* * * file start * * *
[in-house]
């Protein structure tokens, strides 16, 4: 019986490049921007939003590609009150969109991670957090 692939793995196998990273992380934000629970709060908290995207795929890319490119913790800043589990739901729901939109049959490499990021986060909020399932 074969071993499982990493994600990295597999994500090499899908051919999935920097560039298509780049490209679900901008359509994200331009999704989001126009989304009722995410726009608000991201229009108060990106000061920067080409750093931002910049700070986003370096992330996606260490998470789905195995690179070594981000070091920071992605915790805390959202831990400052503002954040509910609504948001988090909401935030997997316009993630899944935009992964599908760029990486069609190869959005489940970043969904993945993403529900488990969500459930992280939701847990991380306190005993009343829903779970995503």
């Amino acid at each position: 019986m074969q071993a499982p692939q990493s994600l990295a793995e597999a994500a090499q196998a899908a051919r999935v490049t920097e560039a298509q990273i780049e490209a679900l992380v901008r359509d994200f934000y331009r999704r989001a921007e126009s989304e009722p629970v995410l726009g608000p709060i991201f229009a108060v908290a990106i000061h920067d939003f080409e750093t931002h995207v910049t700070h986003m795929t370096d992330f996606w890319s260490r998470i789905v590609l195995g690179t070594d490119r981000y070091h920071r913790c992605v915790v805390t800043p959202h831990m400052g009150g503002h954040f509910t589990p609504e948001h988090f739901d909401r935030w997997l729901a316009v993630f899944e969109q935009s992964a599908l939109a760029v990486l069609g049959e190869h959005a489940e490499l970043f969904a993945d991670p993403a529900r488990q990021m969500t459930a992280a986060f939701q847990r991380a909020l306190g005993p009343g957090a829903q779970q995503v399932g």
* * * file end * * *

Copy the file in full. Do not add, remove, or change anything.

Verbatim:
[in-house]
């Protein structure tokens, strides 16, 4: 019986490049921007939003590609009150969109991670957090 692939793995196998990273992380934000629970709060908290995207795929890319490119913790800043589990739901729901939109049959490499990021986060909020399932 074969071993499982990493994600990295597999994500090499899908051919999935920097560039298509780049490209679900901008359509994200331009999704989001126009989304009722995410726009608000991201229009108060990106000061920067080409750093931002910049700070986003370096992330996606260490998470789905195995690179070594981000070091920071992605915790805390959202831990400052503002954040509910609504948001988090909401935030997997316009993630899944935009992964599908760029990486069609190869959005489940970043969904993945993403529900488990969500459930992280939701847990991380306190005993009343829903779970995503």
């Amino acid at each position: 019986m074969q071993a499982p692939q990493s994600l990295a793995e597999a994500a090499q196998a899908a051919r999935v490049t920097e560039a298509q990273i780049e490209a679900l992380v901008r359509d994200f934000y331009r999704r989001a921007e126009s989304e009722p629970v995410l726009g608000p709060i991201f229009a108060v908290a990106i000061h920067d939003f080409e750093t931002h995207v910049t700070h986003m795929t370096d992330f996606w890319s260490r998470i789905v590609l195995g690179t070594d490119r981000y070091h920071r913790c992605v915790v805390t800043p959202h831990m400052g009150g503002h954040f509910t589990p609504e948001h988090f739901d909401r935030w997997l729901a316009v993630f899944e969109q935009s992964a599908l939109a760029v990486l069609g049959e190869h959005a489940e490499l970043f969904a993945d991670p993403a529900r488990q990021m969500t459930a992280a986060f939701q847990r991380a909020l306190g005993p009343g957090a829903q779970q995503v399932g």